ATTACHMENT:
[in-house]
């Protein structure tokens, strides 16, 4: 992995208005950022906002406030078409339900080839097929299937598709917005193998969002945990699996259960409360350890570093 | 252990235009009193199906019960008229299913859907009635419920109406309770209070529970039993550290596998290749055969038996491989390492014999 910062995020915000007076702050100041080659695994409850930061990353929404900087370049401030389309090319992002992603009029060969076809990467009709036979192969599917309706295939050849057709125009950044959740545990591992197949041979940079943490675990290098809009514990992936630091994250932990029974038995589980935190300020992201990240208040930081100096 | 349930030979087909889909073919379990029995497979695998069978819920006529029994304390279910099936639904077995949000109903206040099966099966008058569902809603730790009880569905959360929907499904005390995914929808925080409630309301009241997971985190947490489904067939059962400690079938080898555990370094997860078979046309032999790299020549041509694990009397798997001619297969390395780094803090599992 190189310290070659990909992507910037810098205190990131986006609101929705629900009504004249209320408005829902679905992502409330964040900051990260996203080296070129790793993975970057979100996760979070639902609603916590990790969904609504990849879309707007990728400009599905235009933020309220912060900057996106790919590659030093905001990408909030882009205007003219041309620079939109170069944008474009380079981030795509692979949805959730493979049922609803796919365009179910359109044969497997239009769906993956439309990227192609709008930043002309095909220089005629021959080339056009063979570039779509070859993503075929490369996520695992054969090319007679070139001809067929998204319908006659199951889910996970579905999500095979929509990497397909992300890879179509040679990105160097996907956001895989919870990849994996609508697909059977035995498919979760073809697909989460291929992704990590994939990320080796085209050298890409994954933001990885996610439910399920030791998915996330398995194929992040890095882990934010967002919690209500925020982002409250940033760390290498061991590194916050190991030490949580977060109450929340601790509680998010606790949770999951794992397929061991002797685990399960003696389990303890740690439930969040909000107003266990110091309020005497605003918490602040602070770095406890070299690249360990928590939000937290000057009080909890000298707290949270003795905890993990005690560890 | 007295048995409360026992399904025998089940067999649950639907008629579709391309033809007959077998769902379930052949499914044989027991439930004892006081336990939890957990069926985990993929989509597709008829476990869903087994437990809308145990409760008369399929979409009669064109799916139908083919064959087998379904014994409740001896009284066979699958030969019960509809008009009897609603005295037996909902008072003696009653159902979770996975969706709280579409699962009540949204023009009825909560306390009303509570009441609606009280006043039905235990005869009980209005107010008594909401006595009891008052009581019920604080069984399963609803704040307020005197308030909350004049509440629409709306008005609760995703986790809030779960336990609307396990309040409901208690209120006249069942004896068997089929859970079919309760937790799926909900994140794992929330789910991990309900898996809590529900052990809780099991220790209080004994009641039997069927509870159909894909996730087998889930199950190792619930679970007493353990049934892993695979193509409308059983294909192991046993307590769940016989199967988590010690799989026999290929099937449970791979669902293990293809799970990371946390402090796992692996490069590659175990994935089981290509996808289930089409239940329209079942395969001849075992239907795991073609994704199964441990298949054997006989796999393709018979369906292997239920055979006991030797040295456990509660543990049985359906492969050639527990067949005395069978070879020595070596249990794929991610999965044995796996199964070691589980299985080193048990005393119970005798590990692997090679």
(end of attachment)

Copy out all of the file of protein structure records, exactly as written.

[in-house]
């Protein structure tokens, strides 16, 4: 992995208005950022906002406030078409339900080839097929299937598709917005193998969002945990699996259960409360350890570093 | 252990235009009193199906019960008229299913859907009635419920109406309770209070529970039993550290596998290749055969038996491989390492014999 910062995020915000007076702050100041080659695994409850930061990353929404900087370049401030389309090319992002992603009029060969076809990467009709036979192969599917309706295939050849057709125009950044959740545990591992197949041979940079943490675990290098809009514990992936630091994250932990029974038995589980935190300020992201990240208040930081100096 | 349930030979087909889909073919379990029995497979695998069978819920006529029994304390279910099936639904077995949000109903206040099966099966008058569902809603730790009880569905959360929907499904005390995914929808925080409630309301009241997971985190947490489904067939059962400690079938080898555990370094997860078979046309032999790299020549041509694990009397798997001619297969390395780094803090599992 190189310290070659990909992507910037810098205190990131986006609101929705629900009504004249209320408005829902679905992502409330964040900051990260996203080296070129790793993975970057979100996760979070639902609603916590990790969904609504990849879309707007990728400009599905235009933020309220912060900057996106790919590659030093905001990408909030882009205007003219041309620079939109170069944008474009380079981030795509692979949805959730493979049922609803796919365009179910359109044969497997239009769906993956439309990227192609709008930043002309095909220089005629021959080339056009063979570039779509070859993503075929490369996520695992054969090319007679070139001809067929998204319908006659199951889910996970579905999500095979929509990497397909992300890879179509040679990105160097996907956001895989919870990849994996609508697909059977035995498919979760073809697909989460291929992704990590994939990320080796085209050298890409994954933001990885996610439910399920030791998915996330398995194929992040890095882990934010967002919690209500925020982002409250940033760390290498061991590194916050190991030490949580977060109450929340601790509680998010606790949770999951794992397929061991002797685990399960003696389990303890740690439930969040909000107003266990110091309020005497605003918490602040602070770095406890070299690249360990928590939000937290000057009080909890000298707290949270003795905890993990005690560890 | 007295048995409360026992399904025998089940067999649950639907008629579709391309033809007959077998769902379930052949499914044989027991439930004892006081336990939890957990069926985990993929989509597709008829476990869903087994437990809308145990409760008369399929979409009669064109799916139908083919064959087998379904014994409740001896009284066979699958030969019960509809008009009897609603005295037996909902008072003696009653159902979770996975969706709280579409699962009540949204023009009825909560306390009303509570009441609606009280006043039905235990005869009980209005107010008594909401006595009891008052009581019920604080069984399963609803704040307020005197308030909350004049509440629409709306008005609760995703986790809030779960336990609307396990309040409901208690209120006249069942004896068997089929859970079919309760937790799926909900994140794992929330789910991990309900898996809590529900052990809780099991220790209080004994009641039997069927509870159909894909996730087998889930199950190792619930679970007493353990049934892993695979193509409308059983294909192991046993307590769940016989199967988590010690799989026999290929099937449970791979669902293990293809799970990371946390402090796992692996490069590659175990994935089981290509996808289930089409239940329209079942395969001849075992239907795991073609994704199964441990298949054997006989796999393709018979369906292997239920055979006991030797040295456990509660543990049985359906492969050639527990067949005395069978070879020595070596249990794929991610999965044995796996199964070691589980299985080193048990005393119970005798590990692997090679």